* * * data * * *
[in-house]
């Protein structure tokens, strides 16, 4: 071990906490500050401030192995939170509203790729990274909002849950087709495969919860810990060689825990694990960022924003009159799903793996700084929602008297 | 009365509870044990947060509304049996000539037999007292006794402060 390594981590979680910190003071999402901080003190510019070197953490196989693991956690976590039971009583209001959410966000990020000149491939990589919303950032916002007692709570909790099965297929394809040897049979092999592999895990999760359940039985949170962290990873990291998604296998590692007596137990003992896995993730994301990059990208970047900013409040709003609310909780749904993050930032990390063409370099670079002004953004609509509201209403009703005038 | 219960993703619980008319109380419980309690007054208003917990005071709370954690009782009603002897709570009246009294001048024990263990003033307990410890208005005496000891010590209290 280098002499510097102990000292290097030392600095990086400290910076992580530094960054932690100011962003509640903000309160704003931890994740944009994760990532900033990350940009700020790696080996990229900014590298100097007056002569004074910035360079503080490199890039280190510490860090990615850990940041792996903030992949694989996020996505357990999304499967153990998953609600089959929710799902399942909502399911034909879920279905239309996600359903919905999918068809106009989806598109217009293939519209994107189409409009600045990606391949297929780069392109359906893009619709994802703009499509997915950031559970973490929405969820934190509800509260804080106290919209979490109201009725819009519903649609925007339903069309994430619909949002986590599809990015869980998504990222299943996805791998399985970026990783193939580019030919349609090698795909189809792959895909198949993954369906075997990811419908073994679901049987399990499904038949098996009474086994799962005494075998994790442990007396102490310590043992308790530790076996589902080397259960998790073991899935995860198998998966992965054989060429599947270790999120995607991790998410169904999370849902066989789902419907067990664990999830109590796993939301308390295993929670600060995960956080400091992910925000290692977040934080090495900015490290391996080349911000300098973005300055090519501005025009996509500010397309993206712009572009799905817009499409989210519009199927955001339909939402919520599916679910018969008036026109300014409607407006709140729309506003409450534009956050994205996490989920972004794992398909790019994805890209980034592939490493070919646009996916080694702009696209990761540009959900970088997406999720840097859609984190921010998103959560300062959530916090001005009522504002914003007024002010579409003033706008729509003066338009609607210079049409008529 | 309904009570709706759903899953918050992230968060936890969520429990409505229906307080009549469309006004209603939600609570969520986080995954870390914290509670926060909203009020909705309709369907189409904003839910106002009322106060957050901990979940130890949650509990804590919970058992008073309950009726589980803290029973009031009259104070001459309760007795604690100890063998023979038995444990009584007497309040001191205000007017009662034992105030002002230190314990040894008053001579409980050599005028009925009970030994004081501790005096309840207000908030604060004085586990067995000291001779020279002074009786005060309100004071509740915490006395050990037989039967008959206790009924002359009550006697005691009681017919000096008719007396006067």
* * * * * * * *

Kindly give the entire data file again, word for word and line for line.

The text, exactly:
[in-house]
């Protein structure tokens, strides 16, 4: 071990906490500050401030192995939170509203790729990274909002849950087709495969919860810990060689825990694990960022924003009159799903793996700084929602008297 | 009365509870044990947060509304049996000539037999007292006794402060 390594981590979680910190003071999402901080003190510019070197953490196989693991956690976590039971009583209001959410966000990020000149491939990589919303950032916002007692709570909790099965297929394809040897049979092999592999895990999760359940039985949170962290990873990291998604296998590692007596137990003992896995993730994301990059990208970047900013409040709003609310909780749904993050930032990390063409370099670079002004953004609509509201209403009703005038 | 219960993703619980008319109380419980309690007054208003917990005071709370954690009782009603002897709570009246009294001048024990263990003033307990410890208005005496000891010590209290 280098002499510097102990000292290097030392600095990086400290910076992580530094960054932690100011962003509640903000309160704003931890994740944009994760990532900033990350940009700020790696080996990229900014590298100097007056002569004074910035360079503080490199890039280190510490860090990615850990940041792996903030992949694989996020996505357990999304499967153990998953609600089959929710799902399942909502399911034909879920279905239309996600359903919905999918068809106009989806598109217009293939519209994107189409409009600045990606391949297929780069392109359906893009619709994802703009499509997915950031559970973490929405969820934190509800509260804080106290919209979490109201009725819009519903649609925007339903069309994430619909949002986590599809990015869980998504990222299943996805791998399985970026990783193939580019030919349609090698795909189809792959895909198949993954369906075997990811419908073994679901049987399990499904038949098996009474086994799962005494075998994790442990007396102490310590043992308790530790076996589902080397259960998790073991899935995860198998998966992965054989060429599947270790999120995607991790998410169904999370849902066989789902419907067990664990999830109590796993939301308390295993929670600060995960956080400091992910925000290692977040934080090495900015490290391996080349911000300098973005300055090519501005025009996509500010397309993206712009572009799905817009499409989210519009199927955001339909939402919520599916679910018969008036026109300014409607407006709140729309506003409450534009956050994205996490989920972004794992398909790019994805890209980034592939490493070919646009996916080694702009696209990761540009959900970088997406999720840097859609984190921010998103959560300062959530916090001005009522504002914003007024002010579409003033706008729509003066338009609607210079049409008529 | 309904009570709706759903899953918050992230968060936890969520429990409505229906307080009549469309006004209603939600609570969520986080995954870390914290509670926060909203009020909705309709369907189409904003839910106002009322106060957050901990979940130890949650509990804590919970058992008073309950009726589980803290029973009031009259104070001459309760007795604690100890063998023979038995444990009584007497309040001191205000007017009662034992105030002002230190314990040894008053001579409980050599005028009925009970030994004081501790005096309840207000908030604060004085586990067995000291001779020279002074009786005060309100004071509740915490006395050990037989039967008959206790009924002359009550006697005691009681017919000096008719007396006067």